Matt Bartkowski was expected to take a step forward this season and become a reliable defenseman for the Boston Bruins.
Instead, he has been a liability in the defensive zone, and many of his mistakes have led to goals for Bruins opponents.
“He’s struggling right now. I think everybody knows that,” Bruins head coach Claude Julien said after Wednesday’s practice. “Somehow he’s got to find his game and he’s got to find his confidence. Those are things that players have to go through sometimes. We can’t play for them. So it’s important for them to find their game.”
The low point for Bartkowski this season was Tuesday night’s 4-3 loss to the Minnesota Wild. The 26-year-old blueliner was on the ice for three goals against and was benched for the last 13 minutes of the third period.
Thomas Vanek stole the puck from Bartkowski behind the net in the first period and, a few seconds later, fed it to Nino Niederreiter for the Wild’s opening goal. It was all downhill from there as Bartkowski finished with 8:56 of total ice time — his lowest in a single game since the 2011-12 season.
Bartkowski has been on the ice for six goals against in five games, and he isn’t consistently winning puck battles along the boards and in front of the net. His three blocked shots are seven less than all of the B’s defensemen who’ve played in at least five games.
Bartkowski also is failing to make an impact offensively. He has totaled five shots in five games with zero points and a team-worst (among D-men) 50.79 Corsi-for percentage at even strength despite starting 70.2 percent of those shifts in the attacking zone.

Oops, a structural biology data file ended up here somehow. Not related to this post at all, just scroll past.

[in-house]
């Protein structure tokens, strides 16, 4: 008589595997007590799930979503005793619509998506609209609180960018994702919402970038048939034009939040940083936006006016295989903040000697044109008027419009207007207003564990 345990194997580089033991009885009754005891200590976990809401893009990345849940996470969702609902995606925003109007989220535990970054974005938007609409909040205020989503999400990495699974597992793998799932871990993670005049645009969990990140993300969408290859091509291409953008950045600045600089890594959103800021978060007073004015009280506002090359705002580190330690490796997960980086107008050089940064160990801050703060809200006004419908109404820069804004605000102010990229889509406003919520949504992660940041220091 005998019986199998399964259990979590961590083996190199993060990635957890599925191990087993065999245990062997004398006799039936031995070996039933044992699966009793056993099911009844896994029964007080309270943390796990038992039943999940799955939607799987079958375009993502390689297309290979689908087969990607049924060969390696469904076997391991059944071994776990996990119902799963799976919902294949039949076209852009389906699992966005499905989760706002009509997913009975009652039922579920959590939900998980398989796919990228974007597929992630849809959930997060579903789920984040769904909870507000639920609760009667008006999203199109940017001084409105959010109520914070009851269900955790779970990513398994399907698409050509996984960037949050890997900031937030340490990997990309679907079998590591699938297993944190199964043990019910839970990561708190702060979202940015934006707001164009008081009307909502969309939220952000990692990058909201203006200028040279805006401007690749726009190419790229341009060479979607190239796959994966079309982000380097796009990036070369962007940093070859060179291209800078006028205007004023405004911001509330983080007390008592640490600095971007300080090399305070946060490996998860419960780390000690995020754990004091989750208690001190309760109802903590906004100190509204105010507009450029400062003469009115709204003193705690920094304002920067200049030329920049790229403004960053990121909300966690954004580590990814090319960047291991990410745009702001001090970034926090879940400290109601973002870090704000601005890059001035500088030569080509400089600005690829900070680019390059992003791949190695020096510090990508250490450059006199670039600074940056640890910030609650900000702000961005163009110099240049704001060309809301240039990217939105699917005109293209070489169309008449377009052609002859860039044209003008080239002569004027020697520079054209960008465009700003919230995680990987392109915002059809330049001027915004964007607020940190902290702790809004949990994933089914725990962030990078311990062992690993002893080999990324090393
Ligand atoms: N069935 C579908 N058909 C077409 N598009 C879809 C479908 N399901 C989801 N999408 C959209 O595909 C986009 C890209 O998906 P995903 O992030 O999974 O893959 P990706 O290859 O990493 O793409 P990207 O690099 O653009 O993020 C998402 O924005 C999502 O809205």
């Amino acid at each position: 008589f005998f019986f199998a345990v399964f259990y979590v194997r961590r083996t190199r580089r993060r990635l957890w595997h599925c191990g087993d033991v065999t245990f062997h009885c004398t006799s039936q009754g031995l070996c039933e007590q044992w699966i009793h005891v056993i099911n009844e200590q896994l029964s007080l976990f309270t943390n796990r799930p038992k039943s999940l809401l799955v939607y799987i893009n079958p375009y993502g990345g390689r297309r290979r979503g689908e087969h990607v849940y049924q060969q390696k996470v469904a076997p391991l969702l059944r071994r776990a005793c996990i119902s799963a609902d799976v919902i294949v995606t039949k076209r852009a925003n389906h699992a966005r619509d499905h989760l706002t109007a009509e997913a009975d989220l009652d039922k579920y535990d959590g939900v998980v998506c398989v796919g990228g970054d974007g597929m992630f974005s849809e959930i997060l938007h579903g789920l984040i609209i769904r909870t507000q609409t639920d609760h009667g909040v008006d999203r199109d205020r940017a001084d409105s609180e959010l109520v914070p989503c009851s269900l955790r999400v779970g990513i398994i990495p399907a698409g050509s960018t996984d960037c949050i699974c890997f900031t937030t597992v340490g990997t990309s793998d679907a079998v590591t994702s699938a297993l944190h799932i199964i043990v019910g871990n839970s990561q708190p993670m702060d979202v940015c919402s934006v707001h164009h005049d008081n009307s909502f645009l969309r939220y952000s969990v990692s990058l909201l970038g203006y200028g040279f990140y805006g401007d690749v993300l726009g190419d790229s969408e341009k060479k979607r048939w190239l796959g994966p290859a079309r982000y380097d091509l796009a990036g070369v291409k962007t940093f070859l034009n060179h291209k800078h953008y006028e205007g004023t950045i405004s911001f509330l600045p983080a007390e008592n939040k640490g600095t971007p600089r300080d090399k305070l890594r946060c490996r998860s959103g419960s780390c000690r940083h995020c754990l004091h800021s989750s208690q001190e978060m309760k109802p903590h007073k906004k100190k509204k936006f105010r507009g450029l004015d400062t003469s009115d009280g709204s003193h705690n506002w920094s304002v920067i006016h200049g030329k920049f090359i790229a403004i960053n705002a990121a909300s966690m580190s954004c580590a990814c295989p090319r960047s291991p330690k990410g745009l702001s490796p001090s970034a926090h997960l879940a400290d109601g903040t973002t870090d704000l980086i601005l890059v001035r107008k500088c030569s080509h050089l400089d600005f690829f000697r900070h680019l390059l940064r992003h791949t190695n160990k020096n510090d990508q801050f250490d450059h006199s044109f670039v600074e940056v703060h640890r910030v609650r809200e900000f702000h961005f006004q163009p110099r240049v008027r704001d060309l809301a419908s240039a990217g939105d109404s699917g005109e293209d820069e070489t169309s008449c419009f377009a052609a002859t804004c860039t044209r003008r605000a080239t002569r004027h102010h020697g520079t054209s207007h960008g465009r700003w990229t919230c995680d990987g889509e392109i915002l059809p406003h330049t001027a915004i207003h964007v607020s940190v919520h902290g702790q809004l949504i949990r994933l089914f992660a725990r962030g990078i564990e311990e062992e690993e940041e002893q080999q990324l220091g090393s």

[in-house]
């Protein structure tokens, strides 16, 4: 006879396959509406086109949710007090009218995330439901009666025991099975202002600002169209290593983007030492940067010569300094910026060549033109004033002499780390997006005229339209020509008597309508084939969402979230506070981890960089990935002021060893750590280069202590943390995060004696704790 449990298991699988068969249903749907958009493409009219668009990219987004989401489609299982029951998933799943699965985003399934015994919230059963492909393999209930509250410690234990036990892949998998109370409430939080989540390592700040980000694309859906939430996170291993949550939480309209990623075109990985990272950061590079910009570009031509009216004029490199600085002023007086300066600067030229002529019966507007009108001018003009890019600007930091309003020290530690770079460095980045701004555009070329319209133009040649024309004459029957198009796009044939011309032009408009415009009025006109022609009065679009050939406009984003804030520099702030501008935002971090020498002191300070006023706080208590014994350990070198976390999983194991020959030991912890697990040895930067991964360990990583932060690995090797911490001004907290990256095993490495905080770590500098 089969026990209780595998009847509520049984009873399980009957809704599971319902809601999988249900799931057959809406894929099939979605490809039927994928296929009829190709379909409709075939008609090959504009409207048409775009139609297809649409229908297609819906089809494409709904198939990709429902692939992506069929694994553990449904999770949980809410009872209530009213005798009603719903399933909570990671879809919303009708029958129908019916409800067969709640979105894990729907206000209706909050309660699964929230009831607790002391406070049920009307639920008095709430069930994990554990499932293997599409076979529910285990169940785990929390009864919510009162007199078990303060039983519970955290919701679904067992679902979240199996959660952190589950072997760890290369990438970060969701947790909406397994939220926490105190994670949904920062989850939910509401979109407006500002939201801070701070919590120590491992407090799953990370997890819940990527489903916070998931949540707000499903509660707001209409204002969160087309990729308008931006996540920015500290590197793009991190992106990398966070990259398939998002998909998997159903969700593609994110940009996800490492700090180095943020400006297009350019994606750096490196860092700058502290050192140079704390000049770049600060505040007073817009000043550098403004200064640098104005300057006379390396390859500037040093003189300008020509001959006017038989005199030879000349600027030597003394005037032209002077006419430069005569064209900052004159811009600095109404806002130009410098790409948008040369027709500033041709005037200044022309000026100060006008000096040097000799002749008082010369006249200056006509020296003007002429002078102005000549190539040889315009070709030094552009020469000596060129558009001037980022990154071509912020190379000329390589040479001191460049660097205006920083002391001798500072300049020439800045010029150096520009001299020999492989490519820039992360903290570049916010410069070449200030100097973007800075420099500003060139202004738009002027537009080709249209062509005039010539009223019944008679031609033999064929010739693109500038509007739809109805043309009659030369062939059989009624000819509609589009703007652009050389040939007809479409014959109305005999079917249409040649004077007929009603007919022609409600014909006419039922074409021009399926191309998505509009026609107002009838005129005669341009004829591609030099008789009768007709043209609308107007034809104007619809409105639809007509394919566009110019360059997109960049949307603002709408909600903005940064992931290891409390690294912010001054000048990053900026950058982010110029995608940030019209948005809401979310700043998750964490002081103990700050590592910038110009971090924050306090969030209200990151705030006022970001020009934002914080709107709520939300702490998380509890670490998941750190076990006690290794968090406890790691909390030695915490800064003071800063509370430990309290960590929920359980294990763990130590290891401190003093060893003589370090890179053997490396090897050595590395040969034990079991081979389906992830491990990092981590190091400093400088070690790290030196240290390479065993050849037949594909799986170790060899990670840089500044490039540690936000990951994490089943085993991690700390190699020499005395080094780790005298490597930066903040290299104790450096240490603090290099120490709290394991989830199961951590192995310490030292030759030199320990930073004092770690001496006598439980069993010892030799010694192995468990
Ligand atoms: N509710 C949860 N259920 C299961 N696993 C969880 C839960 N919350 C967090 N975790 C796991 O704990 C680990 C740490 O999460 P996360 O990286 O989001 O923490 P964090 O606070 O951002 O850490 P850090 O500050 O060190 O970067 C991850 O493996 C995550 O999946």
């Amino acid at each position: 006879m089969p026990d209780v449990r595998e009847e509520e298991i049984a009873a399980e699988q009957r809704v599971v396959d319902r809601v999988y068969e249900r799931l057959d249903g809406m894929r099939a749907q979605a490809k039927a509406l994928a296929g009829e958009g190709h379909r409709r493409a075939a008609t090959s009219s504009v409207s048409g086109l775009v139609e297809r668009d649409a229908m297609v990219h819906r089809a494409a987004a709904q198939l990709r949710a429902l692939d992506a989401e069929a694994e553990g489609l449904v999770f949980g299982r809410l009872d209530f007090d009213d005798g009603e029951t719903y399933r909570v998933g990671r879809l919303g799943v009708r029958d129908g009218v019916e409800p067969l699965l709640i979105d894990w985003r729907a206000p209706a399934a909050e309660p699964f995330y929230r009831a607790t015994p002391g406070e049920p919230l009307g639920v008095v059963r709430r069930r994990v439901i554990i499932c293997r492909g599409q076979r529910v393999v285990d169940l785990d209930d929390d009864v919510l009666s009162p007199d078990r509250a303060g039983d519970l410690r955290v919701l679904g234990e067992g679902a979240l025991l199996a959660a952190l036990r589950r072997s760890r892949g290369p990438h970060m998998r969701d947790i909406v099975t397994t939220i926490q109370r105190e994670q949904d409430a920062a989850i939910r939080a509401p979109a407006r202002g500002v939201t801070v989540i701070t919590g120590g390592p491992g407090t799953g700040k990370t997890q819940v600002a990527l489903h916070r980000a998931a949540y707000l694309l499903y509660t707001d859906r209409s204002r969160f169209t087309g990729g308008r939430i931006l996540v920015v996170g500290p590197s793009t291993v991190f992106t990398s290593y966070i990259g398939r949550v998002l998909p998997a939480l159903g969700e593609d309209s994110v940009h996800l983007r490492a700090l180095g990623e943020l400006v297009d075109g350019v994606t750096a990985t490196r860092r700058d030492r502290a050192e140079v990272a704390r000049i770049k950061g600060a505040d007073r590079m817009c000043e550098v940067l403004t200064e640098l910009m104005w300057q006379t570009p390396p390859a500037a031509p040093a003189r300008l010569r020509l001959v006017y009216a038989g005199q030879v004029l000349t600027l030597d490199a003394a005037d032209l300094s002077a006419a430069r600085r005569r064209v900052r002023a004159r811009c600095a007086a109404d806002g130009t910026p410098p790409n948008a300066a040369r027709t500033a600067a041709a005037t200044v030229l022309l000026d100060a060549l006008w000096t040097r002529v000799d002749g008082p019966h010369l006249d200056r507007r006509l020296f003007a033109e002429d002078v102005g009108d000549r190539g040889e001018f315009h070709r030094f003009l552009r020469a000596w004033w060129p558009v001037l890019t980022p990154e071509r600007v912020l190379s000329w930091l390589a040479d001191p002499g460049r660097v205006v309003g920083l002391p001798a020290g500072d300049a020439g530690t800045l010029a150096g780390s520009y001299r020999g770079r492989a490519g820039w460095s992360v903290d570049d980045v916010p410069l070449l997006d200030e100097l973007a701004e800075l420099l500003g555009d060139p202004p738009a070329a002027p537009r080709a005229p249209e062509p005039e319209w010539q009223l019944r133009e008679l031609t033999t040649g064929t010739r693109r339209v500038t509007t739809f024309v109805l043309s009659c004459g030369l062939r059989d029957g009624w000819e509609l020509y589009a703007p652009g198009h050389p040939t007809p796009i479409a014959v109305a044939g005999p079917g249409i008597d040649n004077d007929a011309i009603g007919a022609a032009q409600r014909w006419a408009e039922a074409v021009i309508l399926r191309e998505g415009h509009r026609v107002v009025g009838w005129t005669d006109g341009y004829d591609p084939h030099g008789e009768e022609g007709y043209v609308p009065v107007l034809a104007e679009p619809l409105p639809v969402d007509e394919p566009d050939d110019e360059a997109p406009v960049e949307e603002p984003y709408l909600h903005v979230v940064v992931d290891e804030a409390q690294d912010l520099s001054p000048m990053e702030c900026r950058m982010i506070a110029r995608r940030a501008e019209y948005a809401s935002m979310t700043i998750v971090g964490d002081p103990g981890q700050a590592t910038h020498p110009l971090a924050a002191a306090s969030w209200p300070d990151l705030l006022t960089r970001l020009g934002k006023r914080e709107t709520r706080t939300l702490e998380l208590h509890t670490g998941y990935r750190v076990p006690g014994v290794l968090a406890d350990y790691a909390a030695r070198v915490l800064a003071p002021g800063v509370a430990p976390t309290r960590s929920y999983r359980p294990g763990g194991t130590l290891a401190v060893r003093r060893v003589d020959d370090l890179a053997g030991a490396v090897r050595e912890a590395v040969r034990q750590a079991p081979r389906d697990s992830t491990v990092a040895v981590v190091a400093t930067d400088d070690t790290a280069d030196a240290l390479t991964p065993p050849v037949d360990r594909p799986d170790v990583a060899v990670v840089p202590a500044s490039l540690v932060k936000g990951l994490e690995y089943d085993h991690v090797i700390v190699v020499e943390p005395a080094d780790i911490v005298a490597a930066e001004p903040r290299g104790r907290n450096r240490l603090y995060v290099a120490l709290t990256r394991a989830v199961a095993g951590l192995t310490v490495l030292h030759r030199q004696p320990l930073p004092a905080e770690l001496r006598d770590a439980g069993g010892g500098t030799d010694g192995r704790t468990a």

Injuries to Zdeno Chara, Kevan Miller and Torey Krug, as well as the preseason trade of Johnny Boychuk, have presented Bartkowski several opportunities to prove he belongs on the Bruins’ blue line long term. Judging by his performance so far and the Wednesday call-ups of Joe Morrow and David Warsofsky, Bartkowski’s time probably is running out..
“It’s painful,” Bartkowski said. “I mean, you want to be part of the effort, you want to play a role. At this time, with the guys we have available, I should be playing a bigger role. My game isn’t warranting it, so (Julien) shortens the bench, and that’s about it. Sitting from the sidelines and watching, it’s painful.”
Julien was forced to double shift Dennis Seidenberg in place of Bartkowski a few times against the Wild. That’s far from ideal because Seidenberg already has to play well over 20 minutes against the opponent’s top lines as part of the first pairing with Dougie Hamilton. The Bruins need to dress six defensemen who can play at least 10 minutes per game regardless of the opponent because injuries have depleted the blue line depth.
Right now, it’s difficult to trust Bartkowski for 10 to 15 minutes. When asked Wednesday if he was comfortable with Bartkowski in his lineup, Julien replied, “We’ll see.”
We might receive our answer Thursday night when the Bruins play the Buffalo Sabres on the road.
Photo via Winslow Townson/USA TODAY Sports Images
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